The undertone of religious themes in The Playboy is given fuller exploration in Brown’s gospel adaptations, The Gospel of Mark (1987-1989) and The Gospel of Matthew (1989-1997). These also appeared in Yummy Fur and Brown’s later work, Underwater (1994-1997). In these gospel adaptations, Brown again exhibits his propensity for controversy. The Gospel of Mark is considered finished, while The Gospel of Matthew is not, but there is no certainty that Brown will resume work or reprint and publish them as a collection.

Brown’s 2011 publication with Drawn and Quarterly, Paying for It: A Comic Strip Memoir About Being a John, takes the themes and the struggles portrayed in The Playboy to a more current time (Brown as an adult) and a more controversial topic. Again, Brown works in the genre of autobiography and discloses what might be interpreted as sexual deviancy.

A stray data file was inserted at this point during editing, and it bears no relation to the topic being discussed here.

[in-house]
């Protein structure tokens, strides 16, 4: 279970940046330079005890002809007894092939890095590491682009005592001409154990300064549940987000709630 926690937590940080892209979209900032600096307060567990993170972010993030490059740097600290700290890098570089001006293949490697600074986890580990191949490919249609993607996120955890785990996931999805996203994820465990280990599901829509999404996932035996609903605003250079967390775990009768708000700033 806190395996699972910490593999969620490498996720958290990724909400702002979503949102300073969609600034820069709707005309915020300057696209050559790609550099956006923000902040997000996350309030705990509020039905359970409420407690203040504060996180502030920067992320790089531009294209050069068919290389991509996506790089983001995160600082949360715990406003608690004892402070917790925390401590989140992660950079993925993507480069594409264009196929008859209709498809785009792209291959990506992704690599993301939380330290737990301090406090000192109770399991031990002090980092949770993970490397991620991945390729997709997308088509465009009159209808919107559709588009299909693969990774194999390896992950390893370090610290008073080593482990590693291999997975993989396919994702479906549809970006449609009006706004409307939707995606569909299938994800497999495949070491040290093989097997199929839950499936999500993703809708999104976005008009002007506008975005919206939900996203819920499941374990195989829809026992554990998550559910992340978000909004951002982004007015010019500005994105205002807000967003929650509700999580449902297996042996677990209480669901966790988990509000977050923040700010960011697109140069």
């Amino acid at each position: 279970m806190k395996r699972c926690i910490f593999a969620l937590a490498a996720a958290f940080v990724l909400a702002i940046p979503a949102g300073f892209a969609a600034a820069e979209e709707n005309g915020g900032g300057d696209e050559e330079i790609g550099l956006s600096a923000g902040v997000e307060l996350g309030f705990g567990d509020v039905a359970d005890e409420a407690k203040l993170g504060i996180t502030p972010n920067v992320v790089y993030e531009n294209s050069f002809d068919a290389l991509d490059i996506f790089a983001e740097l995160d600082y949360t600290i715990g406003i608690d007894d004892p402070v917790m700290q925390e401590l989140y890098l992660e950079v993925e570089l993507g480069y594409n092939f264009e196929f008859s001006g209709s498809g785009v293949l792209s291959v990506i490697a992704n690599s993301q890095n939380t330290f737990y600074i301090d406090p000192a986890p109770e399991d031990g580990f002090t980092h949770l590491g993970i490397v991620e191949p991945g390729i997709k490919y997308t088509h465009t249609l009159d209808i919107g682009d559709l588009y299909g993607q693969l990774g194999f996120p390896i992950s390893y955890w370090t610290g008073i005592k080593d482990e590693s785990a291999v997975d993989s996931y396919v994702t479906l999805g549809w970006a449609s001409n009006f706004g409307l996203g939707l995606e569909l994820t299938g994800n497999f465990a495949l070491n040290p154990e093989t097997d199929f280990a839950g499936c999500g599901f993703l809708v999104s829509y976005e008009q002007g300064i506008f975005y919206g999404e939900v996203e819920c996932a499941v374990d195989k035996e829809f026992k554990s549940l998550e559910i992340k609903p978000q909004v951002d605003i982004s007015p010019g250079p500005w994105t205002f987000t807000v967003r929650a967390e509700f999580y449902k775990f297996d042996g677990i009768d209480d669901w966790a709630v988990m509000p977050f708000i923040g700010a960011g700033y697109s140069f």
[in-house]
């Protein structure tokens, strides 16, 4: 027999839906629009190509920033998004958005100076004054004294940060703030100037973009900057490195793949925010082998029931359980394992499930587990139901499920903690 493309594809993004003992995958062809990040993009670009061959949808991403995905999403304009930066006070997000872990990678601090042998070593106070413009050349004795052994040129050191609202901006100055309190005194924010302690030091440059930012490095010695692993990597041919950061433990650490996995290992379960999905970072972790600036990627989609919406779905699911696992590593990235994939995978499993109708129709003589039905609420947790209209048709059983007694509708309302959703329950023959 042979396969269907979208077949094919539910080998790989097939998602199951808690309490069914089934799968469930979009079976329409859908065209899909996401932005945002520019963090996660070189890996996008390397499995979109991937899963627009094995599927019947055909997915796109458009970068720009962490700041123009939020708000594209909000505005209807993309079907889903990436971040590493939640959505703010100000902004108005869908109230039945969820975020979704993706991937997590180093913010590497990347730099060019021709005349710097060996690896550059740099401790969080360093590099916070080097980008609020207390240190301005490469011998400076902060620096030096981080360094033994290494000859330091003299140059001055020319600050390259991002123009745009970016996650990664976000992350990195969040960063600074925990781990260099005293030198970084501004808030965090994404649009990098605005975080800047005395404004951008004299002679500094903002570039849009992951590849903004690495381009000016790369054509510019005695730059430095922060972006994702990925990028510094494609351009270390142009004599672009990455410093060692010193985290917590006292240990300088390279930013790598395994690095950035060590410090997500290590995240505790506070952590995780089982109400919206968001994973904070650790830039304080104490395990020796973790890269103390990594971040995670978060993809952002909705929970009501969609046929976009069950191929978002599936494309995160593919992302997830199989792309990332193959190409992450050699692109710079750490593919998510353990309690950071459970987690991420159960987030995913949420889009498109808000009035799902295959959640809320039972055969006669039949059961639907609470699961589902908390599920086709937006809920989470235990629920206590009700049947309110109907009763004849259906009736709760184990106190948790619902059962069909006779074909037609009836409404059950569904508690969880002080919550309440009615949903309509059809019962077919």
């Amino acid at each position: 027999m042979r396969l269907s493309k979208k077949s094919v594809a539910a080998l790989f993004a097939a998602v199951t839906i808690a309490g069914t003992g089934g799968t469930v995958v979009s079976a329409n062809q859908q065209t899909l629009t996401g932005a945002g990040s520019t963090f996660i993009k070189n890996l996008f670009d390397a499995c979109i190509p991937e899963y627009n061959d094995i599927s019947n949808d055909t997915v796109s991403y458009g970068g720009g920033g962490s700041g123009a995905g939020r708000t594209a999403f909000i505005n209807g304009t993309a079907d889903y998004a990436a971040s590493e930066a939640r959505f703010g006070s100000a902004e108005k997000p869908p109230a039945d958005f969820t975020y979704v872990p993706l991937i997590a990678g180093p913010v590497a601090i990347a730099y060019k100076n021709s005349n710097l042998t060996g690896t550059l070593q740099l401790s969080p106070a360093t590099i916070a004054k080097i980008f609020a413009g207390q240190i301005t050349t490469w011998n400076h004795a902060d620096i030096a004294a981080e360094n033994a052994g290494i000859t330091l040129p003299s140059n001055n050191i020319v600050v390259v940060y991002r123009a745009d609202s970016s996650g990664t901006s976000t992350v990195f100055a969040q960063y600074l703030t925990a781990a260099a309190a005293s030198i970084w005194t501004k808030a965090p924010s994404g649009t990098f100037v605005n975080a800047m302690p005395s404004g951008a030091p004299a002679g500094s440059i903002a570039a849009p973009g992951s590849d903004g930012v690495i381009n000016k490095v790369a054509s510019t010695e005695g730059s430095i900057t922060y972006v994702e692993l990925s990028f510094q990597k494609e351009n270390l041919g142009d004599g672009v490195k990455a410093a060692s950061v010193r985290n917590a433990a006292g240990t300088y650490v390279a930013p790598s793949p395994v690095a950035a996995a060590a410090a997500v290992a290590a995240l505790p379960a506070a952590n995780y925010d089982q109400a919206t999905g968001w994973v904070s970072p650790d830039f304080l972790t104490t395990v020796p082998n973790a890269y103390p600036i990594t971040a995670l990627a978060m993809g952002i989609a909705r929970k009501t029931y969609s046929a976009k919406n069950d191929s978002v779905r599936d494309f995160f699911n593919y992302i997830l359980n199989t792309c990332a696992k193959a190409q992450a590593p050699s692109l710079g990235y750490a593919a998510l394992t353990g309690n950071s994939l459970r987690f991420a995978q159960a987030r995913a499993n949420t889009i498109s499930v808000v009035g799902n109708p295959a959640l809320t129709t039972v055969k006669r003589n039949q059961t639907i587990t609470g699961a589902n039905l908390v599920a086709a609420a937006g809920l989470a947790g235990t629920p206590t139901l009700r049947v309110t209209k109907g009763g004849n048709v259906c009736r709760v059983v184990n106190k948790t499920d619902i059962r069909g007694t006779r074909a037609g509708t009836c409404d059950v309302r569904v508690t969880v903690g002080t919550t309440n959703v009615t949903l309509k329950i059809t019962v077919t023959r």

Further Reading

  • Brown, Chester. I Never Liked You (1994).
  • Burns, Charles. Black Hole (1995-2005).
  • Seth. It’s a Good Life, If You Don’t Weaken (1993-2003).


  • Brown, Chester. “Chester Brown.” Interview by Nicolas Verstappen. du9: L’Autre Bande dessinée, August, 2008.,1030.
  • Gallo, Don, and Stephen Weiner. “Bold Books for Innovative Teaching: Show, Don’t Tell—Graphic Novels in the Classroom.” English Journal 94, no. 2 (November, 2004): 114-117.
  • Hatfield, Charles. “The Autobiographical Stories in Yummy Fur.” Comics Journal 210 (February, 1999): 67.
  • _______. “Graphic Interventions: Form and Argument in Contemporary Comics.” Ph.D. diss., University of Connecticut, 2000.
  • Playboy, TheCritical Survey of Graphic Novels: Independents & Underground Classics Bart H. Beaty Stephen Weiner 2012 Salem Press